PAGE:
However, there are situations where the transmitters of remote devices 104 do not conform to the timing requirements specified by the standards. For example, some NFC readers may not conform to the NFC timing specifications. With these readers, a waveform that would represent a 1 or a 0 may end up being longer than what the specifications require. For each 0 and 1 that the remote device 104 transmits, the waveform would get longer. This waveform elongation may accumulate over the packet. At some point, the modem 126 of the wireless communication device 102 may lose track of where the 0 begins and where the 1 begins. Therefore, the packet sent by the remote device 104 may be demodulated incorrectly.

These non-standard remote devices 104 may fail to interoperate with a wireless communication device 102 because they cause severe symbol timing drift beyond the capability of the time tracking block 128. This problem may be especially pronounced in a field of communication technologies where a large number of products are in the market and proprietary air interfaces and protocols are widely used. Near-field communication is one such communication technology. Because modem 126 hardware cannot easily be changed once it is fabricated, there is a need to perform symbol time tracking using a method that can be implemented through a combination of software and hardware.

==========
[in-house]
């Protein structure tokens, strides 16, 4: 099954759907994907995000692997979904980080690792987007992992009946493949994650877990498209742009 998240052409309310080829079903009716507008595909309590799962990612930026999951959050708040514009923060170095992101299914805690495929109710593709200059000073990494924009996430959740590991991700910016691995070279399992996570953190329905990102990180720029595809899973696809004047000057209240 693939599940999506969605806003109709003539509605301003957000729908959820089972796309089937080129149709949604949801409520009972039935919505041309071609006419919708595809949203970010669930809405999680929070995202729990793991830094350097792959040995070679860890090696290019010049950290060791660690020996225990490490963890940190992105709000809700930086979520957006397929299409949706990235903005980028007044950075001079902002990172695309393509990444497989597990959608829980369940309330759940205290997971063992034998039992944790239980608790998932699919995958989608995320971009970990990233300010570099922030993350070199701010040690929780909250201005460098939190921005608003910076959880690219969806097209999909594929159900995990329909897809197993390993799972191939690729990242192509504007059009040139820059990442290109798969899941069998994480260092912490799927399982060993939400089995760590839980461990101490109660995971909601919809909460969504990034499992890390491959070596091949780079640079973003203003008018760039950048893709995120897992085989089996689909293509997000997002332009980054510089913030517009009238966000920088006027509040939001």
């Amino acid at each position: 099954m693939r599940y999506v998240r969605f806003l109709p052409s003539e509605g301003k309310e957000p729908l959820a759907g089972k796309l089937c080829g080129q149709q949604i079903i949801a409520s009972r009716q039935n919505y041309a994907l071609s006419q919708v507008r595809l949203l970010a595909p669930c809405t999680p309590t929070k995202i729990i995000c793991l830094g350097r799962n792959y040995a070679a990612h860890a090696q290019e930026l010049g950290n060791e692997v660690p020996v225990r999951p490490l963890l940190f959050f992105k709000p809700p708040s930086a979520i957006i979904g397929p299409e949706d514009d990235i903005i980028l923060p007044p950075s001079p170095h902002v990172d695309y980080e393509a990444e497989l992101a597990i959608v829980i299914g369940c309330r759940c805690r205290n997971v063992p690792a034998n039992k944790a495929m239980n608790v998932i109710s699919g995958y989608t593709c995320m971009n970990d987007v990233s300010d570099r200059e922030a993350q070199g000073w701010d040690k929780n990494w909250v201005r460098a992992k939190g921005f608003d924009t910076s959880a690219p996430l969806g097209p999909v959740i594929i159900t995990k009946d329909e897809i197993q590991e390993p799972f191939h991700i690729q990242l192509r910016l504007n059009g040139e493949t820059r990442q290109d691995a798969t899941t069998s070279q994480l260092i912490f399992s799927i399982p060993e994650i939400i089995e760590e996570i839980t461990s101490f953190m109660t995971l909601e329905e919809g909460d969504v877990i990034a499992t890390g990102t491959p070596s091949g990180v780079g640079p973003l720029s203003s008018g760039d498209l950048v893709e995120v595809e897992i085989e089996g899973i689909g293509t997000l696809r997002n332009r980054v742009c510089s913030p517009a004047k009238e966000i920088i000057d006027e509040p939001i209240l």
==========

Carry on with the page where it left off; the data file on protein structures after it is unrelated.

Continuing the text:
To resolve the problems caused by symbol timing drift, the symbol timing of the modem 126 of the wireless communication device 102 may be adjusted to align with the non-standard bit duration of the remote device 104. For example, the reference clock 120 of the wireless communication device 102 may be directly adjusted through a frequency trimming implementation (if supported) to slow down or speed up the reference clock 120 provided to the modem 126. Alternatively, one or more clock pulses may be added to or removed from the reference clock 120 through a clock multiplication/division implementation.

In one approach, the wireless communication device 102 may eliminate some part or all of the symbol timing drift from the signal 108 received from the remote device 104 by adjusting the reference clock 120 for the modem 126. This approach may consist of two aspects.

In a first aspect, the wireless communication device 102 may determine whether to eliminate an amount of symbol timing drift. The wireless communication device 102 may first determine whether the remote device 104 is a standard device with tolerable symbol timing drift or a non-standard device with intolerable symbol timing drift. For example, the wireless communication device 102 may determine whether the symbol timing drift of the remote device 104 complies with NFC standards.